Three sessions of nighttime testimony in Bales' preliminary hearing, scheduled to accommodate witnesses participating by video link from Afghanistan, wrapped up late Sunday. After the hearing at Joint Base Lewis-McChord, the investigating officer will decide whether to court-martial Bales, who could be sentenced to death if convicted.
The witnesses were as young as little Robina, just 7, who wore a deep-red head covering and a nervous smile. She described how she hid behind her father when a gunman came to their village that night, how the stranger fired, and how her father died, cursing in pain and anger.
"I was standing behind my father," she testified Saturday night. "He shot my father."
One of the bullets struck her in the leg, but she didn't realize it right away.
Prosecutors say Bales slipped away from his base to attack two villages in Kandahar province, killing 16 civilians, including nine children. The slayings drew such angry protests that the U.S. temporarily halted combat operations in Afghanistan, and it was three weeks before American investigators could reach the crime scenes.
The villagers also took out their anger on Afghan police, a police official from Kandahar testified Sunday night. Maj. Khudai Dad, chief of criminal techniques with the Afghan Uniform Police, said that at one of the compounds the morning after the attack, women upset about the attacks and about what they saw as a late arrival by Afghan officials pelted him with shoes, a major insult in Afghanistan and many other Islamic countries.
The stories recounted by the villagers have been harrowing. They described torched bodies, a son finding his wounded father, and boys cowering behind a curtain while others screamed, "We are children! We are children!"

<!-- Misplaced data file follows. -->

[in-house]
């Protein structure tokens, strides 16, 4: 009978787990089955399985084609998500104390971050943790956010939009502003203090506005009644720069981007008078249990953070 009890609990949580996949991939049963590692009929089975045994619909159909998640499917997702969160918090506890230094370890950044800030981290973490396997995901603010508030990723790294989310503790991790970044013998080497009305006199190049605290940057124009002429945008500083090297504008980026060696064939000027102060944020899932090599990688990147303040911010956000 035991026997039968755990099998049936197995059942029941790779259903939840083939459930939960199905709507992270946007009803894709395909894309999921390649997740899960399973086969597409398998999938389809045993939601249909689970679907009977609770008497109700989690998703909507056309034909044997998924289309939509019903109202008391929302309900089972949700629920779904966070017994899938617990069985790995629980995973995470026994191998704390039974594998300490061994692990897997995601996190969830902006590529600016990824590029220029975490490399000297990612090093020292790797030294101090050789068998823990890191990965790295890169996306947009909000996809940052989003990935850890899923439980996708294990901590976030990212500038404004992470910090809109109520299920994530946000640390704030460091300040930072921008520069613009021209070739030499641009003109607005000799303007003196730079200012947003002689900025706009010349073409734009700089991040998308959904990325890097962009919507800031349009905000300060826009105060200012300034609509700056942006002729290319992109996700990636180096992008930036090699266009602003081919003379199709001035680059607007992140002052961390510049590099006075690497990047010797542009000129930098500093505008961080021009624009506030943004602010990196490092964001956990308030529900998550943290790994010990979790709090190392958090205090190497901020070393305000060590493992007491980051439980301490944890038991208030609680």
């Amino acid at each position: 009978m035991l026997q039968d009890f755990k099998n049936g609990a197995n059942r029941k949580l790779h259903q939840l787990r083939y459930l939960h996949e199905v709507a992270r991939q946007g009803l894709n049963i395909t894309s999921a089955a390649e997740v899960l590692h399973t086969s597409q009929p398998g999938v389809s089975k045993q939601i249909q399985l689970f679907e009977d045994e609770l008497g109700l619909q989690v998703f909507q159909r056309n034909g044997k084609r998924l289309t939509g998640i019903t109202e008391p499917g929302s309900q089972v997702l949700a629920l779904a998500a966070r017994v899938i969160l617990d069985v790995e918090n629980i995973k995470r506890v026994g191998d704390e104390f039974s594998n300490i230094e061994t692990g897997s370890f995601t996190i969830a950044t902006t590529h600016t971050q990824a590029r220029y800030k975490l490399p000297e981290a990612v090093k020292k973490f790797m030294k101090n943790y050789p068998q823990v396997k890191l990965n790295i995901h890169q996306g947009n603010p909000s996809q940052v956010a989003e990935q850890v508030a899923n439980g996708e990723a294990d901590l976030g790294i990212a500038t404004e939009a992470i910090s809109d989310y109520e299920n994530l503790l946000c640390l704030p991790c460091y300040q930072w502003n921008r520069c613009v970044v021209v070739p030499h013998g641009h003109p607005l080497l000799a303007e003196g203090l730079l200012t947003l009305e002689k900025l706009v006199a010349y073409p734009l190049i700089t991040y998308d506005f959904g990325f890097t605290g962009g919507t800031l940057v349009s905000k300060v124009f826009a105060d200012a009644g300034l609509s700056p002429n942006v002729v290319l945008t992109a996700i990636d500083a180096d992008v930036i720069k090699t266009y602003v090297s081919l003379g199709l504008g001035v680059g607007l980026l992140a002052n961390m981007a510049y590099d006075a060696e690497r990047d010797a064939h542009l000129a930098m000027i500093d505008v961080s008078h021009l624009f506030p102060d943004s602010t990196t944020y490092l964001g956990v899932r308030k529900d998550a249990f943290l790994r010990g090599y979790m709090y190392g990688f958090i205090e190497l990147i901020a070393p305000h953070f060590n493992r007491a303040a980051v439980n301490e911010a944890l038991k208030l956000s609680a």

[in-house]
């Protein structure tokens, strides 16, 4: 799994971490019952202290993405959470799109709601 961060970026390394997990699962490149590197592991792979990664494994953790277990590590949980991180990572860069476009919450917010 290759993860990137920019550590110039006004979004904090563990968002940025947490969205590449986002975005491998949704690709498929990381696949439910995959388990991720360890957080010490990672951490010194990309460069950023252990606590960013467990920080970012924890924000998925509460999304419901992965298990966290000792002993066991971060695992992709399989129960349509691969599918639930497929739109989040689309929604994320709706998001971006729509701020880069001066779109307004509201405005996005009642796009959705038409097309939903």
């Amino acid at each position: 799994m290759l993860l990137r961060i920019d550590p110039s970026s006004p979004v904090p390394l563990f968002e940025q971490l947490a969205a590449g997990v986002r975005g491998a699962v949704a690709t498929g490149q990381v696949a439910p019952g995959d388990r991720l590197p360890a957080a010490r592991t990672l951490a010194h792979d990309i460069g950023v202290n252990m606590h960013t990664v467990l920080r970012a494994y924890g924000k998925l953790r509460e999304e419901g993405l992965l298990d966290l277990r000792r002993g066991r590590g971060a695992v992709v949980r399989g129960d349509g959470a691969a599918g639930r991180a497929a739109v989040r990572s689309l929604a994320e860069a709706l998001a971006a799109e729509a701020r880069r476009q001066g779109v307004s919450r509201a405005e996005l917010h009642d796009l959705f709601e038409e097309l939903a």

Bales, 39, an Ohio native and father of two from Lake Tapps, Washington, has not entered a plea and was not expected to testify at the preliminary hearing. His attorneys have not discussed the evidence, but say he has post-traumatic stress disorder and suffered a concussive head injury while serving in Iraq.
During cross-examination of several witnesses, Bales' attorney John Henry Browne sought to elicit testimony about whether there might have been more than one shooter.
Dad, the police official, testified that he did not believe one soldier could have carried out the attacks, though he offered no evidence to support that opinion, and nearly all other testimony and evidence at the hearing pointed toward a single shooter.
One Army Criminal Investigations Command special agent testified earlier that several months after the massacre, she took a statement from one woman whose husband was killed. The woman reported that there were two soldiers in her room -- one took her husband out of the room and shot him, and the other held her back when she tried to follow.
But other eyewitnesses reported that there was just one shooter, and several soldiers have testified that Bales returned to his base at Camp Belambay, just before dawn, alone and covered in blood.
A video taken from a surveillance blimp also captured a sole figure returning to the base.
The Afghan witnesses recounted the villagers who lived in the attacked compounds and listed the names of those killed. The bodies were buried quickly under Islamic custom, and no forensic evidence was available to prove the number of victims.
Prosecutors said that between the two attacks, Bales woke a fellow soldier, reported what he'd done and said he was headed out to kill more. The soldier testified that he didn't believe what Bales said, and went back to sleep.
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